Welcome to Talking about Child Mental Health in Tennessee — a compendium of communications research and resources for helping the public better understand issues such as child development, child mental health, and programs informed by a “System of Care” operational philosophy.
This toolkit was developed for the Tennessee Commission on Children and Youth (TCCY) with the generous support of the Annie E. Casey Foundation and KIDS COUNT. It builds on research sponsored by the Center on the Developing Child at Harvard University, the Jacksonville System of Care Initiative, and the Alberta Family Wellness Initiative.
A decade of FrameWorks’ research demonstrates that effective communications can help activate the public’s thinking and engagement with complex issues like early child development and child mental health. Here, we demonstrate how an empirically based communications strategy can bolster public understanding and support for programs and policies likely to produce long-term improvements for Tennessee’s children. As our research findings have shown, inviting the public into a deeper understanding of how development works can help them see how this in turn bolsters mental health and leads to outcomes like resilience to adversity. This knowledge can then lead to increased public understanding and support for solutions like a coordinated system of supports and resources for students, teachers, schools, and the broader community. Ultimately, these resources are designed to help engage the public in better understanding potential policy directions, and supporting solutions to pressing problems.
Below, we provide application materials for front-line communicators in the form of a toolkit deploying recommended framing strategies to shift the public conversation about children, child development, child mental health and youth well-being in Tennessee. The kit’s materials include:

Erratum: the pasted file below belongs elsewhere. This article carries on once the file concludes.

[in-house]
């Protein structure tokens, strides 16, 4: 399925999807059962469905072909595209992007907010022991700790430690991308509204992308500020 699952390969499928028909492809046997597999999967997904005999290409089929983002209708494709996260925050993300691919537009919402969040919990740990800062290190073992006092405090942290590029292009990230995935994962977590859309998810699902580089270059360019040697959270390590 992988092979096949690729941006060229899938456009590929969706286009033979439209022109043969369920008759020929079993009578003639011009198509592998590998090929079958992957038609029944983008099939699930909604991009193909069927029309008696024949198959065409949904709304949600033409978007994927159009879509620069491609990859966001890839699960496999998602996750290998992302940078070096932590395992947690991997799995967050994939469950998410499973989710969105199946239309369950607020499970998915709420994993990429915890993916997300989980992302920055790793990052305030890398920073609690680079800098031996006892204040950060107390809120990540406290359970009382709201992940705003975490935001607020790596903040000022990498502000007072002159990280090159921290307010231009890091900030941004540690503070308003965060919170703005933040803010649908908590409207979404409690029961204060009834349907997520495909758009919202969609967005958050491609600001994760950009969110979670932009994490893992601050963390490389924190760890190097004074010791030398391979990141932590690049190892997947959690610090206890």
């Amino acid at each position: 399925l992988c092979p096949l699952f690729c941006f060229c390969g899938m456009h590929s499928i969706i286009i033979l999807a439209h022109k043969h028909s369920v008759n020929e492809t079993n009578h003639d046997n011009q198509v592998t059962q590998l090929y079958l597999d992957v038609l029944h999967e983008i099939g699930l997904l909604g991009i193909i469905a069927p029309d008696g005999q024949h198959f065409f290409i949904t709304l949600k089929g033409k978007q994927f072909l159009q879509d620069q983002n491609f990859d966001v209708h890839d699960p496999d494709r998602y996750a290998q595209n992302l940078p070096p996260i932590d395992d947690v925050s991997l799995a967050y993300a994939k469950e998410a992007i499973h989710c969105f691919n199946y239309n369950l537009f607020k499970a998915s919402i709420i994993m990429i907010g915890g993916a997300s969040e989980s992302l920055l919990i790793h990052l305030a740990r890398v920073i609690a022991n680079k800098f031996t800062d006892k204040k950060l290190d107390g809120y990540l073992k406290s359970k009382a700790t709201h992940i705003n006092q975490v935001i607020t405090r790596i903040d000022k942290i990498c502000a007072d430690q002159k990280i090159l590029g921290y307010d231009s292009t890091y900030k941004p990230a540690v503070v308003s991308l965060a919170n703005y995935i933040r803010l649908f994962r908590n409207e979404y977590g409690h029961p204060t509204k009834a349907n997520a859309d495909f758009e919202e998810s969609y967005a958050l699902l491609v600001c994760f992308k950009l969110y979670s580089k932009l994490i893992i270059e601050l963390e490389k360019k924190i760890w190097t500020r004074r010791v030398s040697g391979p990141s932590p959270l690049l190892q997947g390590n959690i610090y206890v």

- sample “ready to go” communications that can be used as-is or adapted and repurposed for your organization’s needs;
- communications examples that demonstrate the “do’s and don’ts” of the framing recommendations;
- graphics and video animations that model the key concepts of the recommendations;
- instructional materials including a webinar that can be used for training communications staff in Strategic Frame Analysis;
- annotations that explain the framing strategies being illustrated
The Big Picture
Why do we need to be strategic framers when it comes to talking about Child Mental Health? What does this communications research have to offer the field? These pieces offer an overview.
Child Mental Health: Models of the Mind
Child Mental Health Models of the Mind is a multi-media presentation of the findings from twenty in-depth cognitive interviews, conducted in Dallas, Texas and Cleveland, Ohio in May 2009. Featuring the real voices of research informants, this presentation demonstrates some of the ways in which lay understanding of the issue of children’s mental health differs significantly from what experts know. It also suggests how expert knowledge might be more effectively conveyed to the public and policymakers.
Key Framing Guides
Useful guides to keep communicators on frame.
These materials model how to apply the tested frame elements to current news or calendar events. They can be used as templates or taken as ready-to-go communications pieces, adapted to local contexts (by adding, for example, local references or site-specific information) or restructured for a variety of media (for instance, by repurposing an editorial as a blog post or public remarks).
Evergreen Webinar on Talking Children’s Mental Health
Are you new to strategic framing? Anna Marie Trester of FrameWorks’ Learning Team gives an introductory training to FrameWorks’ recommendations for talking about Child Mental Health.
A 60-second animation of Levelness, a metaphor that establishes the relationship between a child and her environment.